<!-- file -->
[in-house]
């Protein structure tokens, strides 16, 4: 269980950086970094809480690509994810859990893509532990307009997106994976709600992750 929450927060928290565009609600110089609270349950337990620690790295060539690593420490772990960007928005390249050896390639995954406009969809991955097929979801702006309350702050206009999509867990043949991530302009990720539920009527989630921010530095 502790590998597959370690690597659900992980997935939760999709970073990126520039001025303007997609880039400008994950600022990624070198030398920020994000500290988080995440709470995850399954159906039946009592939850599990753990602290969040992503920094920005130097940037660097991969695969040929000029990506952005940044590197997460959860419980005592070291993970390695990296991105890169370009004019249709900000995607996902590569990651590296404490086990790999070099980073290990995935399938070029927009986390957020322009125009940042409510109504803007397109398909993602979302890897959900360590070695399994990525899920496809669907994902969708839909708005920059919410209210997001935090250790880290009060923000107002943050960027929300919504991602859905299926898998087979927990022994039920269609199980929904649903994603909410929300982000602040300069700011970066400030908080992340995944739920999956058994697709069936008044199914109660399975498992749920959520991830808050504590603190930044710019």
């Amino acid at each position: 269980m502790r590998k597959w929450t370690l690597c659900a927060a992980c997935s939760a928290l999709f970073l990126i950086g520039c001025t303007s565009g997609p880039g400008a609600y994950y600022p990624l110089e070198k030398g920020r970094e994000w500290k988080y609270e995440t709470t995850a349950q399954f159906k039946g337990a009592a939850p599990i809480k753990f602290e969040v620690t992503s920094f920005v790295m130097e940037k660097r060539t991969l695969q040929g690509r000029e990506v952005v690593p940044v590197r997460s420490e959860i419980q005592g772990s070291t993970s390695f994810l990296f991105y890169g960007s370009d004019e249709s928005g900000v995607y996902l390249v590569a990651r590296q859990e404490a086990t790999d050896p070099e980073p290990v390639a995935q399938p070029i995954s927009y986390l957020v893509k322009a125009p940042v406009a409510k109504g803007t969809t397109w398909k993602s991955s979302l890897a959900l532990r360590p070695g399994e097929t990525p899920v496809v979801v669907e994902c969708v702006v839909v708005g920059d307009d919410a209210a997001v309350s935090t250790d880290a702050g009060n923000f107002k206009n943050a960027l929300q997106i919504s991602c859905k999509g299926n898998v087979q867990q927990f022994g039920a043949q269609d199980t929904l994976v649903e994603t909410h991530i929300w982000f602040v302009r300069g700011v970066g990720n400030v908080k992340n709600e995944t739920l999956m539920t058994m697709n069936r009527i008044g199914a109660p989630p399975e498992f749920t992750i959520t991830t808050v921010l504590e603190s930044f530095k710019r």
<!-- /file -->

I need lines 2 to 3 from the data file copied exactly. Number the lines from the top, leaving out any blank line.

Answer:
């Protein structure tokens, strides 16, 4: 269980950086970094809480690509994810859990893509532990307009997106994976709600992750 929450927060928290565009609600110089609270349950337990620690790295060539690593420490772990960007928005390249050896390639995954406009969809991955097929979801702006309350702050206009999509867990043949991530302009990720539920009527989630921010530095 502790590998597959370690690597659900992980997935939760999709970073990126520039001025303007997609880039400008994950600022990624070198030398920020994000500290988080995440709470995850399954159906039946009592939850599990753990602290969040992503920094920005130097940037660097991969695969040929000029990506952005940044590197997460959860419980005592070291993970390695990296991105890169370009004019249709900000995607996902590569990651590296404490086990790999070099980073290990995935399938070029927009986390957020322009125009940042409510109504803007397109398909993602979302890897959900360590070695399994990525899920496809669907994902969708839909708005920059919410209210997001935090250790880290009060923000107002943050960027929300919504991602859905299926898998087979927990022994039920269609199980929904649903994603909410929300982000602040300069700011970066400030908080992340995944739920999956058994697709069936008044199914109660399975498992749920959520991830808050504590603190930044710019």
């Amino acid at each position: 269980m502790r590998k597959w929450t370690l690597c659900a927060a992980c997935s939760a928290l999709f970073l990126i950086g520039c001025t303007s565009g997609p880039g400008a609600y994950y600022p990624l110089e070198k030398g920020r970094e994000w500290k988080y609270e995440t709470t995850a349950q399954f159906k039946g337990a009592a939850p599990i809480k753990f602290e969040v620690t992503s920094f920005v790295m130097e940037k660097r060539t991969l695969q040929g690509r000029e990506v952005v690593p940044v590197r997460s420490e959860i419980q005592g772990s070291t993970s390695f994810l990296f991105y890169g960007s370009d004019e249709s928005g900000v995607y996902l390249v590569a990651r590296q859990e404490a086990t790999d050896p070099e980073p290990v390639a995935q399938p070029i995954s927009y986390l957020v893509k322009a125009p940042v406009a409510k109504g803007t969809t397109w398909k993602s991955s979302l890897a959900l532990r360590p070695g399994e097929t990525p899920v496809v979801v669907e994902c969708v702006v839909v708005g920059d307009d919410a209210a997001v309350s935090t250790d880290a702050g009060n923000f107002k206009n943050a960027l929300q997106i919504s991602c859905k999509g299926n898998v087979q867990q927990f022994g039920a043949q269609d199980t929904l994976v649903e994603t909410h991530i929300w982000f602040v302009r300069g700011v970066g990720n400030v908080k992340n709600e995944t739920l999956m539920t058994m697709n069936r009527i008044g199914a109660p989630p399975e498992f749920t992750i959520t991830t808050v921010l504590e603190s930044f530095k710019r």